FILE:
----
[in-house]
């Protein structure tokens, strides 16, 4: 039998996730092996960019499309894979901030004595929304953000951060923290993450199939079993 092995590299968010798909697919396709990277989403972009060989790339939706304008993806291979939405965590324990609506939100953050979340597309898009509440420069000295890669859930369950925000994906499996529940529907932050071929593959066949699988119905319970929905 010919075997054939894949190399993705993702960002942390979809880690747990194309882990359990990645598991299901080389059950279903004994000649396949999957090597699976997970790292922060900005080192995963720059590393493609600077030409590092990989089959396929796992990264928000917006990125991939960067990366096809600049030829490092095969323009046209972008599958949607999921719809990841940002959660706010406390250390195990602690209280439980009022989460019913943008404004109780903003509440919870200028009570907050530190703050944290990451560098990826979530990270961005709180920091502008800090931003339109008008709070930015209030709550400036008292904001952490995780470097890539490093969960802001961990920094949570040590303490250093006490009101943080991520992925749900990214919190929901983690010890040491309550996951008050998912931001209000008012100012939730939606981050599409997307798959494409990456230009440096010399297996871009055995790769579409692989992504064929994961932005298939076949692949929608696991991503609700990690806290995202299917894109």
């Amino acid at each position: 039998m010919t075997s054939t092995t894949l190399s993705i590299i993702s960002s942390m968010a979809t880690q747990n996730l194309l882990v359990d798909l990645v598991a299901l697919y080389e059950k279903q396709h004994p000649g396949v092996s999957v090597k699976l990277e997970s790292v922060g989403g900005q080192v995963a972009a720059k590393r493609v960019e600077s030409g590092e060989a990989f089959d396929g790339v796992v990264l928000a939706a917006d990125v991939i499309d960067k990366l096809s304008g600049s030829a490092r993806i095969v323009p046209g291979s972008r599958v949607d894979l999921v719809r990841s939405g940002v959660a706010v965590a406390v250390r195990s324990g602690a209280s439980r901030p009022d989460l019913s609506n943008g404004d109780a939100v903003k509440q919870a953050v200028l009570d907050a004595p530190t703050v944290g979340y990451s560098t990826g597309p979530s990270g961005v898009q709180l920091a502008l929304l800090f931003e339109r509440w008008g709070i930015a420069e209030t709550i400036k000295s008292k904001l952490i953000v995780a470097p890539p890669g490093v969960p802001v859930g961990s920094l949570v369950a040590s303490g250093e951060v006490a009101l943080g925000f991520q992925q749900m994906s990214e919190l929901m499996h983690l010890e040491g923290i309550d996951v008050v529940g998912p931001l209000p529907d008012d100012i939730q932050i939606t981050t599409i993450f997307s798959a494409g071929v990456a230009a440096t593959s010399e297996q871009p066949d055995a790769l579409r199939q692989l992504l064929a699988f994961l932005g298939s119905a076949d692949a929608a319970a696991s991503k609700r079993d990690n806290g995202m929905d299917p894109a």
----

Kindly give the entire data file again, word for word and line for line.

[in-house]
């Protein structure tokens, strides 16, 4: 039998996730092996960019499309894979901030004595929304953000951060923290993450199939079993 092995590299968010798909697919396709990277989403972009060989790339939706304008993806291979939405965590324990609506939100953050979340597309898009509440420069000295890669859930369950925000994906499996529940529907932050071929593959066949699988119905319970929905 010919075997054939894949190399993705993702960002942390979809880690747990194309882990359990990645598991299901080389059950279903004994000649396949999957090597699976997970790292922060900005080192995963720059590393493609600077030409590092990989089959396929796992990264928000917006990125991939960067990366096809600049030829490092095969323009046209972008599958949607999921719809990841940002959660706010406390250390195990602690209280439980009022989460019913943008404004109780903003509440919870200028009570907050530190703050944290990451560098990826979530990270961005709180920091502008800090931003339109008008709070930015209030709550400036008292904001952490995780470097890539490093969960802001961990920094949570040590303490250093006490009101943080991520992925749900990214919190929901983690010890040491309550996951008050998912931001209000008012100012939730939606981050599409997307798959494409990456230009440096010399297996871009055995790769579409692989992504064929994961932005298939076949692949929608696991991503609700990690806290995202299917894109």
């Amino acid at each position: 039998m010919t075997s054939t092995t894949l190399s993705i590299i993702s960002s942390m968010a979809t880690q747990n996730l194309l882990v359990d798909l990645v598991a299901l697919y080389e059950k279903q396709h004994p000649g396949v092996s999957v090597k699976l990277e997970s790292v922060g989403g900005q080192v995963a972009a720059k590393r493609v960019e600077s030409g590092e060989a990989f089959d396929g790339v796992v990264l928000a939706a917006d990125v991939i499309d960067k990366l096809s304008g600049s030829a490092r993806i095969v323009p046209g291979s972008r599958v949607d894979l999921v719809r990841s939405g940002v959660a706010v965590a406390v250390r195990s324990g602690a209280s439980r901030p009022d989460l019913s609506n943008g404004d109780a939100v903003k509440q919870a953050v200028l009570d907050a004595p530190t703050v944290g979340y990451s560098t990826g597309p979530s990270g961005v898009q709180l920091a502008l929304l800090f931003e339109r509440w008008g709070i930015a420069e209030t709550i400036k000295s008292k904001l952490i953000v995780a470097p890539p890669g490093v969960p802001v859930g961990s920094l949570v369950a040590s303490g250093e951060v006490a009101l943080g925000f991520q992925q749900m994906s990214e919190l929901m499996h983690l010890e040491g923290i309550d996951v008050v529940g998912p931001l209000p529907d008012d100012i939730q932050i939606t981050t599409i993450f997307s798959a494409g071929v990456a230009a440096t593959s010399e297996q871009p066949d055995a790769l579409r199939q692989l992504l064929a699988f994961l932005g298939s119905a076949d692949a929608a319970a696991s991503k609700r079993d990690n806290g995202m929905d299917p894109a």